• 6pm Back home. The boiler’s on the blink! It’s freezing!! Luckily there’s a video on YouTube on how to reignite the pilot on my boiler. Saved myself some time and money getting an engineer out.
  • 7.30pm Facebook check. Twitter check. Instagram check. LinkedIn check. My blog’s comments check. Right then, let’s continue that design course done on Lynda.

Martyn ’16 still has some of the same habits and needs of Martyn ’95.

He still:

• has questions he needs urgent answers to
• wants to learn about things he’s interested in
• needs to be engaged with the material and interactions he has
• wants to share his expertise
• wants to feel part of things.

None of that has changed. What has changed is my ability to do those things more easily and to a larger scale and so more effectively. I really find it hard to imagine a world now where I have to wait for things, where I have to physically travel to access what I want, where I have to rely on the contents of my own brain or of those that I can get hold of (by hopefully being able to get in touch with them either by meeting up with them or by them picking up the landline telephone). But that’s the world we inhabited only two decades ago!

So what’s enabled that change?

Answer: Technology!

Technology today is the stuff of the science fiction movies of a quarter century ago. Yet we take it for granted as much as water running from the tap or the sun rising in the morning. I’m of a generation – possibly the last generation – that can remember life before the change. And that makes me equally fascinated, excited and forever grateful for the amazing things we have today like the Internet, smartphones and online social networking. These things make science fiction superheroes out of all of us.

As part of my job I read lots about learning technologies and watch conference speakers talk about a bunch of people called ‘modern learners’. These modern learners are me, you, all of us. They’re no different to the learners of 20 years ago in that they have the same needs. But their expectations have changed. They want what they want now – that’s RIGHT NOW – and they don’t want to have to spend barely any time finding it.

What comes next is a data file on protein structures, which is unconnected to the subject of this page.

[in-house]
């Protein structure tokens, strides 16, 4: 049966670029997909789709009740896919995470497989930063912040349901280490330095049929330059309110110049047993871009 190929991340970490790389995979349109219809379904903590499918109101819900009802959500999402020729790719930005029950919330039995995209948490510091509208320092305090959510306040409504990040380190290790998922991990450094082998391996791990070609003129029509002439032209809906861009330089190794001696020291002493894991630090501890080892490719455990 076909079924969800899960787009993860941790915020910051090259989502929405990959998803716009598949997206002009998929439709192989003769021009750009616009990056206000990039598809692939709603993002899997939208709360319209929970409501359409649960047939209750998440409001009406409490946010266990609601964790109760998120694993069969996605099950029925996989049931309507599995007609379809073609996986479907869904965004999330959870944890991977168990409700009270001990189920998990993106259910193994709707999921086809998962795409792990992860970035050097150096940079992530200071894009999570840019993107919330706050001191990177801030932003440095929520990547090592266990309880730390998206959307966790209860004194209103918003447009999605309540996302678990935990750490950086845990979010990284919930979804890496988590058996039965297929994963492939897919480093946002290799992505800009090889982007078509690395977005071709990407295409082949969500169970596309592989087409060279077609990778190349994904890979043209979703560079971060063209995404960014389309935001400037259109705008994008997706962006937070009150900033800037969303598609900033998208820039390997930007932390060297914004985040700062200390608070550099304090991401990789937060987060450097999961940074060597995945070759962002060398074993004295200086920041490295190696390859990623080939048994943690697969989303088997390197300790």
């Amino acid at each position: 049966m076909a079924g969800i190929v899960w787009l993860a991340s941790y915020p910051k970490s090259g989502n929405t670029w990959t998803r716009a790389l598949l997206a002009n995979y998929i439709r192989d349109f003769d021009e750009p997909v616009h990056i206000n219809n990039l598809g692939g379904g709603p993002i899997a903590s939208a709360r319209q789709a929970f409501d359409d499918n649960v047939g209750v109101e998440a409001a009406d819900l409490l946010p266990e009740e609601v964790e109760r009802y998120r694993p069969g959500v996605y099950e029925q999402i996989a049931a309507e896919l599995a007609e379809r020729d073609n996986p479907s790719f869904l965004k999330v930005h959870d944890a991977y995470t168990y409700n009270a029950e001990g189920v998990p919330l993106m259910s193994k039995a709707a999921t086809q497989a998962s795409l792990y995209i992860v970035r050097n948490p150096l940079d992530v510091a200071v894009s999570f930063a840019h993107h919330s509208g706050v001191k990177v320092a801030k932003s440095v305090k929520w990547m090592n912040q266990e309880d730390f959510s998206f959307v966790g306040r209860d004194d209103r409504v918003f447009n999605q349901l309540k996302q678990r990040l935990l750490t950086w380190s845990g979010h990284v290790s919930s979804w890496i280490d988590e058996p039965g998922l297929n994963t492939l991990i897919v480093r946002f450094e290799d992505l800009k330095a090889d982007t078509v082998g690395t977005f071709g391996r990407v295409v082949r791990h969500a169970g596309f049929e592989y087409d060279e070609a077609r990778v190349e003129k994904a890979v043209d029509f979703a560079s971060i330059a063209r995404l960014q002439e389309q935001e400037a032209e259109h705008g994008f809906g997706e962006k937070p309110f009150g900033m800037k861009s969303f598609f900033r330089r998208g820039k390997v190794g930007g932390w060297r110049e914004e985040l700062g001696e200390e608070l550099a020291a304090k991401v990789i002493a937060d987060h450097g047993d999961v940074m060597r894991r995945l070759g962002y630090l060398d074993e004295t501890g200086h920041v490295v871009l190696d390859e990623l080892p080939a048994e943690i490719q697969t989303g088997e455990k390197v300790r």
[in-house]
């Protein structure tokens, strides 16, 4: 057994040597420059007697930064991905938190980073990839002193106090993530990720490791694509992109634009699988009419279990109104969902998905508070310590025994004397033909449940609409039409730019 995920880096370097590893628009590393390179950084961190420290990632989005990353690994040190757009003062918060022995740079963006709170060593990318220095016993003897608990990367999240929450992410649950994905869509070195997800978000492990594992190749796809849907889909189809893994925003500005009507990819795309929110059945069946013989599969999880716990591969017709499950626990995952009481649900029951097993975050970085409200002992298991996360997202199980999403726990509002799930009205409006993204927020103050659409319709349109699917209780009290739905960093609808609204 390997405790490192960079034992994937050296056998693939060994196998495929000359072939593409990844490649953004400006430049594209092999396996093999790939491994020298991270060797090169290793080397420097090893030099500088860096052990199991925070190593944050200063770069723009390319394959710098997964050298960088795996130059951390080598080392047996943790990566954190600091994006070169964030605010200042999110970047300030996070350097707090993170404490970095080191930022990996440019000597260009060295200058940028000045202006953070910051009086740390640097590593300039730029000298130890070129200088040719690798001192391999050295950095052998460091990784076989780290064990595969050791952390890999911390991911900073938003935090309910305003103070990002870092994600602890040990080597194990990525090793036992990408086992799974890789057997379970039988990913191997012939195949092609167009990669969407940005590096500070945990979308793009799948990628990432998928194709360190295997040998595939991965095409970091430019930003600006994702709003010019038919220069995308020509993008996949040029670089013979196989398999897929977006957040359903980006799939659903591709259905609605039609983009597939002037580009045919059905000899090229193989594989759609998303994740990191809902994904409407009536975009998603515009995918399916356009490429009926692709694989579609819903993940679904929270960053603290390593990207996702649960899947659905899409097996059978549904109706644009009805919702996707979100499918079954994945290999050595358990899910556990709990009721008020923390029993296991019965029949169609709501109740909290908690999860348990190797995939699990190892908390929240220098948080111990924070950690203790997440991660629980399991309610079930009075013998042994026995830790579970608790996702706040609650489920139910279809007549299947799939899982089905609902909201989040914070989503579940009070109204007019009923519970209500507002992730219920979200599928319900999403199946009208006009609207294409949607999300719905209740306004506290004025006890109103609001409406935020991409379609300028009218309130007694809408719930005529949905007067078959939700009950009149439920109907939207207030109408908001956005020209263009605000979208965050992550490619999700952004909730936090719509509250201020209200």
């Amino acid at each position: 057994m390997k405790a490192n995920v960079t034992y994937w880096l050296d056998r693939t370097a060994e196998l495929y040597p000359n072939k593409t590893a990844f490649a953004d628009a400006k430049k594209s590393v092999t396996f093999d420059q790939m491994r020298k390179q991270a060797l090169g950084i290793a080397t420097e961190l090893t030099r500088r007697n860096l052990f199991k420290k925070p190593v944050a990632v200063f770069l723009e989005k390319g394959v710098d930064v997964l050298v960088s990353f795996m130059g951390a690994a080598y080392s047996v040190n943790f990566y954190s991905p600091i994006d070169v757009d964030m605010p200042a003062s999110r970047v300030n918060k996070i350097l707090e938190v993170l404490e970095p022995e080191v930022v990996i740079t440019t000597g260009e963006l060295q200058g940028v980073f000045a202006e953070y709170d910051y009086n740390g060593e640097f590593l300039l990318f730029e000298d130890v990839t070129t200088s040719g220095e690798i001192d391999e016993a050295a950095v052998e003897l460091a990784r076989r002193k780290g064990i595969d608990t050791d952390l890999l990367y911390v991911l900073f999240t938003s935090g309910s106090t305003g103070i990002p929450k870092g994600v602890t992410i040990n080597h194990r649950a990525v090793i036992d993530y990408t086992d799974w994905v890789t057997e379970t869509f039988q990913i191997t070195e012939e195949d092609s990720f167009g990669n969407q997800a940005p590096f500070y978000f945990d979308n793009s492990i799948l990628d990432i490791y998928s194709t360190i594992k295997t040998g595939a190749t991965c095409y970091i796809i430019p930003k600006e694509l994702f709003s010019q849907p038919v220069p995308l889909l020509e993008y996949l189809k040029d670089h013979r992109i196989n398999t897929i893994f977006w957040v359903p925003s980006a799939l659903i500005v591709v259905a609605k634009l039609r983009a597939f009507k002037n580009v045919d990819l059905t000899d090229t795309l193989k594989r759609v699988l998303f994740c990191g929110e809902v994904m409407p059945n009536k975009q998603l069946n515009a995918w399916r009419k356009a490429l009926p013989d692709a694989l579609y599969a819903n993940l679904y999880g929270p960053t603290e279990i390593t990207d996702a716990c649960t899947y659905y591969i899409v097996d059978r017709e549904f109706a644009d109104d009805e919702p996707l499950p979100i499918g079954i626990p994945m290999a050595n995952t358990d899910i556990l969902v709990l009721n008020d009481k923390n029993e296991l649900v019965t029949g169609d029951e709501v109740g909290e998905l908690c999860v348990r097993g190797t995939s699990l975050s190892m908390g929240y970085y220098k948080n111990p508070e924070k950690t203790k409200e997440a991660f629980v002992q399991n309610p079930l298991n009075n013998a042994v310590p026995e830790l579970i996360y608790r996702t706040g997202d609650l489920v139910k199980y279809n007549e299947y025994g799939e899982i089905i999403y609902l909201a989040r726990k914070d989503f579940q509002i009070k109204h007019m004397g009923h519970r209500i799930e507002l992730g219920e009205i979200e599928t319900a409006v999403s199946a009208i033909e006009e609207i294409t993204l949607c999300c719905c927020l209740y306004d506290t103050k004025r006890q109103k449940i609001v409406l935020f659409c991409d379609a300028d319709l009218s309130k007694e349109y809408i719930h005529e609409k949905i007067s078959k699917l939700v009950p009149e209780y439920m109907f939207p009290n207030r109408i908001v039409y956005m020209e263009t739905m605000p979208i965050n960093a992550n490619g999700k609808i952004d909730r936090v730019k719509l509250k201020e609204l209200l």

Some other traits of Modern People (AKA Learners):

• They don’t want to be bothered with things that aren’t relevant to them and they want to ‘playlist’ what’s important to them for a personalised and easy access later on
• They’re used to high production values in everything they see from adverts to TV to literature – and can quickly dismiss boring and clumsy looking content
• They don’t need to guess any more they just Google
• And they are just as easily going to attract a following like a celebrity (as much as be a follower) through the messages and recommendations they can share with a simple click of a ‘Share’ button – to communities based on shared interests or mutual friendships.

That’s how they behave at home, that’s how I behave at home – and I don’t want to have to change my behaviours and step into a time machine when I go to work.

All this tells me that if I want my team’s learning designs and solutions to be as effective as possible then they’ll need to continue to look at ways to organise, design and deliver solutions that fall in line with the ways and approaches that we’ve all become so used to in our home lives.

This change of approach for L&D might not be easy, comfortable, or comparable with what we’re used to. But if we want L&D to progress then we need to give up the old ways of design and delivery that we’ve become accustomed to.

Or as Donald Taylor put it (in 7 simple words at the end of his seminar) “We must abandon the things we love”.